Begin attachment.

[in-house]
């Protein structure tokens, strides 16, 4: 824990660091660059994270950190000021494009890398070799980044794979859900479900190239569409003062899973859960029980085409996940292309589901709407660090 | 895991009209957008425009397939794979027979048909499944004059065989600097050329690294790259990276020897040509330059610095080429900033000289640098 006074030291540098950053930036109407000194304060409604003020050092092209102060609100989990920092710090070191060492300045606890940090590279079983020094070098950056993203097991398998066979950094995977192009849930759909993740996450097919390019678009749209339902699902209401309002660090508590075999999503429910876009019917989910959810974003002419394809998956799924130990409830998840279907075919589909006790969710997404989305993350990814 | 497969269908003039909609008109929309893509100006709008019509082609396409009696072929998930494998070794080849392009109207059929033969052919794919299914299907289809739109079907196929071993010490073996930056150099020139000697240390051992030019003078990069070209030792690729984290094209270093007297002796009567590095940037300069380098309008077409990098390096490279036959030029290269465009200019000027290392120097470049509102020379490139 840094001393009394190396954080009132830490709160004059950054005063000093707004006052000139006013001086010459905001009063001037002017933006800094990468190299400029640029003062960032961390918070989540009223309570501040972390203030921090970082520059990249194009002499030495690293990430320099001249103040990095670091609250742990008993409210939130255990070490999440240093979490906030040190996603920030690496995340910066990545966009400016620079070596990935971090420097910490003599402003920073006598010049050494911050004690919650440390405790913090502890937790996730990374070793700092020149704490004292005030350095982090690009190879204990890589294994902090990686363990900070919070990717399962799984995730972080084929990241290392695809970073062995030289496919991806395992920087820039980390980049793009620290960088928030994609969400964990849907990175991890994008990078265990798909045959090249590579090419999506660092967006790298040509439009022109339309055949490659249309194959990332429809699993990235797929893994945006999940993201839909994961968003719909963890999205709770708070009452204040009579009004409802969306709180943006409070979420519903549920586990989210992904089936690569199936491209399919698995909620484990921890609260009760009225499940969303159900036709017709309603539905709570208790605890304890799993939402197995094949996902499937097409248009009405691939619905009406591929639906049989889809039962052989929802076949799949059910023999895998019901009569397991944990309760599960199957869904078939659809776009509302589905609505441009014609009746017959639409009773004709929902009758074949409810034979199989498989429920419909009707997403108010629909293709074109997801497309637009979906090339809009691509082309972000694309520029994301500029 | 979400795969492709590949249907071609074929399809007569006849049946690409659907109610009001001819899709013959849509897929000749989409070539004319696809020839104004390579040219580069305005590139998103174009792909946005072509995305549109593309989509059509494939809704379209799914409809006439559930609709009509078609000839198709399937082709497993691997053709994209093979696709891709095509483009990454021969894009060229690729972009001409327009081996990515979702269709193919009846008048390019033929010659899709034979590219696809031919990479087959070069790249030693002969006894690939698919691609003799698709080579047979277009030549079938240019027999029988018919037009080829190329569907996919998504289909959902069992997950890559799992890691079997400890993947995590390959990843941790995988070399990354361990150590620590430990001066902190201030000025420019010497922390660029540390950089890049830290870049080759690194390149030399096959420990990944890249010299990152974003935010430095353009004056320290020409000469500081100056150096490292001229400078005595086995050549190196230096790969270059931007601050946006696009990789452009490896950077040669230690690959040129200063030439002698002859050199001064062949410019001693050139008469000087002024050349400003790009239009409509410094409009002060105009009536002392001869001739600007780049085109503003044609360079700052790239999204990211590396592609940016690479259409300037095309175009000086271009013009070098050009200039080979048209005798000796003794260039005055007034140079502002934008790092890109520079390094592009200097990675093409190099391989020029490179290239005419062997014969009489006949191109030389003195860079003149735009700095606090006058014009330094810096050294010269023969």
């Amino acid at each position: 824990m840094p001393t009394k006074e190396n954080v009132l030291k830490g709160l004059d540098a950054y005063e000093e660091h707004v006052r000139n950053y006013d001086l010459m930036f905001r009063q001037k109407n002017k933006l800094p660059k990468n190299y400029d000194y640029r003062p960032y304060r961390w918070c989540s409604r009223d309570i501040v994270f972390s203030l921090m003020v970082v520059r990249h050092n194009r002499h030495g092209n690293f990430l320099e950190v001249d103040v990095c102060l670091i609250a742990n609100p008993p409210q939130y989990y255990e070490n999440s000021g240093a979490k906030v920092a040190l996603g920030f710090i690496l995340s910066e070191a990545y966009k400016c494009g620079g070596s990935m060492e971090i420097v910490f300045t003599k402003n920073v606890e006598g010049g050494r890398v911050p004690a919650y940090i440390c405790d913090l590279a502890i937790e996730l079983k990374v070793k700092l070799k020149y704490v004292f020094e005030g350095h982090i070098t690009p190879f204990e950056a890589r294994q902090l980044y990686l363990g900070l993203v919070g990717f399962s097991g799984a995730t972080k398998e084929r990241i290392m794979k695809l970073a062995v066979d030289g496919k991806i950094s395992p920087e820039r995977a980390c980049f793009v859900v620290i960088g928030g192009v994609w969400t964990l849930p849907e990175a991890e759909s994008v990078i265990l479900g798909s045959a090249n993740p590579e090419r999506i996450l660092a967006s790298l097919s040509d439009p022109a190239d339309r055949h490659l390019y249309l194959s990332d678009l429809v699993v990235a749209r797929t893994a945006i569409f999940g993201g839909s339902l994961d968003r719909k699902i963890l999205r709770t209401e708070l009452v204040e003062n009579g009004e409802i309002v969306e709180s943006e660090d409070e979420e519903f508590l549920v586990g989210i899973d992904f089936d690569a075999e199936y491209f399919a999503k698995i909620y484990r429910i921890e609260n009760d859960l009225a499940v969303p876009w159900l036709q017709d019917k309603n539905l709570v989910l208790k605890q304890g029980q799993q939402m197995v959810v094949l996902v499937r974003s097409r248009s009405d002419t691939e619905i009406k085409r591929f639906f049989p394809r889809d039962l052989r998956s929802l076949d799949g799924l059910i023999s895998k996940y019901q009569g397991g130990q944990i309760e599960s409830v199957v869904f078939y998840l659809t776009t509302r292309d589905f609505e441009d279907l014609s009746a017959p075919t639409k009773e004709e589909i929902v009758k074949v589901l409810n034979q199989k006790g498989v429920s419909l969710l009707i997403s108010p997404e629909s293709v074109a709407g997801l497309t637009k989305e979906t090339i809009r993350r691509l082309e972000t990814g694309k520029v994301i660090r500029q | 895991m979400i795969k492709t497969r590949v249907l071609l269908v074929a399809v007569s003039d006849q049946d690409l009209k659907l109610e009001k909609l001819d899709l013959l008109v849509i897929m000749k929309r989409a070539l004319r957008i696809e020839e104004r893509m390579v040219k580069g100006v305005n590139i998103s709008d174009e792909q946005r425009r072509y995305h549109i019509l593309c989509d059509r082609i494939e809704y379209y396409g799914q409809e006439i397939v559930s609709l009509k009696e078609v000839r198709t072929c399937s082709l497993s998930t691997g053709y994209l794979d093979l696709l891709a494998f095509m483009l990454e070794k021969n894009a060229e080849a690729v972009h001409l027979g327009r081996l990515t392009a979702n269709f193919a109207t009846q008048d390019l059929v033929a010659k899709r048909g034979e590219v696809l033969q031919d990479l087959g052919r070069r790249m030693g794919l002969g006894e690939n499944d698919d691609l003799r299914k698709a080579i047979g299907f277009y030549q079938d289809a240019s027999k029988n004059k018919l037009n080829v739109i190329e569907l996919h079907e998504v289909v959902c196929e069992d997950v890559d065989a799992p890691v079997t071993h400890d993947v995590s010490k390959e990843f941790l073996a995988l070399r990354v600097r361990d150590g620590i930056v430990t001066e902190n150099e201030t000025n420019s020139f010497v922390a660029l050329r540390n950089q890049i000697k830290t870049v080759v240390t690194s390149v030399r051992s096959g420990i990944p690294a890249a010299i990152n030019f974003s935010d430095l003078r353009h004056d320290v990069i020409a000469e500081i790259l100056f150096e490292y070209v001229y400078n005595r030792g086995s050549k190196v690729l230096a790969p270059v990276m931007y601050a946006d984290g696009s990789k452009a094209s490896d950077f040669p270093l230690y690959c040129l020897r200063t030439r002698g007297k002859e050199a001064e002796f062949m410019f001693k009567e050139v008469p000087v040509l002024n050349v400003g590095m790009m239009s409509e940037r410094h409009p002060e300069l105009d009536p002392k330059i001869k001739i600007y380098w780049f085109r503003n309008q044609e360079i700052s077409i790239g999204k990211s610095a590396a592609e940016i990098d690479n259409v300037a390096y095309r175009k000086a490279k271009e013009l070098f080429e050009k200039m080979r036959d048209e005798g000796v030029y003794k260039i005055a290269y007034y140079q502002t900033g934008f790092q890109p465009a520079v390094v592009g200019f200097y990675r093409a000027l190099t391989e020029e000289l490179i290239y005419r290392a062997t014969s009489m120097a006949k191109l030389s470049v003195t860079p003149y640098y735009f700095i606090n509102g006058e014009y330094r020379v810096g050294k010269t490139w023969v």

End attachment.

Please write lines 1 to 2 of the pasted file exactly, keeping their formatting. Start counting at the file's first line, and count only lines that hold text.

[in-house]
């Protein structure tokens, strides 16, 4: 824990660091660059994270950190000021494009890398070799980044794979859900479900190239569409003062899973859960029980085409996940292309589901709407660090 | 895991009209957008425009397939794979027979048909499944004059065989600097050329690294790259990276020897040509330059610095080429900033000289640098 006074030291540098950053930036109407000194304060409604003020050092092209102060609100989990920092710090070191060492300045606890940090590279079983020094070098950056993203097991398998066979950094995977192009849930759909993740996450097919390019678009749209339902699902209401309002660090508590075999999503429910876009019917989910959810974003002419394809998956799924130990409830998840279907075919589909006790969710997404989305993350990814 | 497969269908003039909609008109929309893509100006709008019509082609396409009696072929998930494998070794080849392009109207059929033969052919794919299914299907289809739109079907196929071993010490073996930056150099020139000697240390051992030019003078990069070209030792690729984290094209270093007297002796009567590095940037300069380098309008077409990098390096490279036959030029290269465009200019000027290392120097470049509102020379490139 840094001393009394190396954080009132830490709160004059950054005063000093707004006052000139006013001086010459905001009063001037002017933006800094990468190299400029640029003062960032961390918070989540009223309570501040972390203030921090970082520059990249194009002499030495690293990430320099001249103040990095670091609250742990008993409210939130255990070490999440240093979490906030040190996603920030690496995340910066990545966009400016620079070596990935971090420097910490003599402003920073006598010049050494911050004690919650440390405790913090502890937790996730990374070793700092020149704490004292005030350095982090690009190879204990890589294994902090990686363990900070919070990717399962799984995730972080084929990241290392695809970073062995030289496919991806395992920087820039980390980049793009620290960088928030994609969400964990849907990175991890994008990078265990798909045959090249590579090419999506660092967006790298040509439009022109339309055949490659249309194959990332429809699993990235797929893994945006999940993201839909994961968003719909963890999205709770708070009452204040009579009004409802969306709180943006409070979420519903549920586990989210992904089936690569199936491209399919698995909620484990921890609260009760009225499940969303159900036709017709309603539905709570208790605890304890799993939402197995094949996902499937097409248009009405691939619905009406591929639906049989889809039962052989929802076949799949059910023999895998019901009569397991944990309760599960199957869904078939659809776009509302589905609505441009014609009746017959639409009773004709929902009758074949409810034979199989498989429920419909009707997403108010629909293709074109997801497309637009979906090339809009691509082309972000694309520029994301500029 | 979400795969492709590949249907071609074929399809007569006849049946690409659907109610009001001819899709013959849509897929000749989409070539004319696809020839104004390579040219580069305005590139998103174009792909946005072509995305549109593309989509059509494939809704379209799914409809006439559930609709009509078609000839198709399937082709497993691997053709994209093979696709891709095509483009990454021969894009060229690729972009001409327009081996990515979702269709193919009846008048390019033929010659899709034979590219696809031919990479087959070069790249030693002969006894690939698919691609003799698709080579047979277009030549079938240019027999029988018919037009080829190329569907996919998504289909959902069992997950890559799992890691079997400890993947995590390959990843941790995988070399990354361990150590620590430990001066902190201030000025420019010497922390660029540390950089890049830290870049080759690194390149030399096959420990990944890249010299990152974003935010430095353009004056320290020409000469500081100056150096490292001229400078005595086995050549190196230096790969270059931007601050946006696009990789452009490896950077040669230690690959040129200063030439002698002859050199001064062949410019001693050139008469000087002024050349400003790009239009409509410094409009002060105009009536002392001869001739600007780049085109503003044609360079700052790239999204990211590396592609940016690479259409300037095309175009000086271009013009070098050009200039080979048209005798000796003794260039005055007034140079502002934008790092890109520079390094592009200097990675093409190099391989020029490179290239005419062997014969009489006949191109030389003195860079003149735009700095606090006058014009330094810096050294010269023969």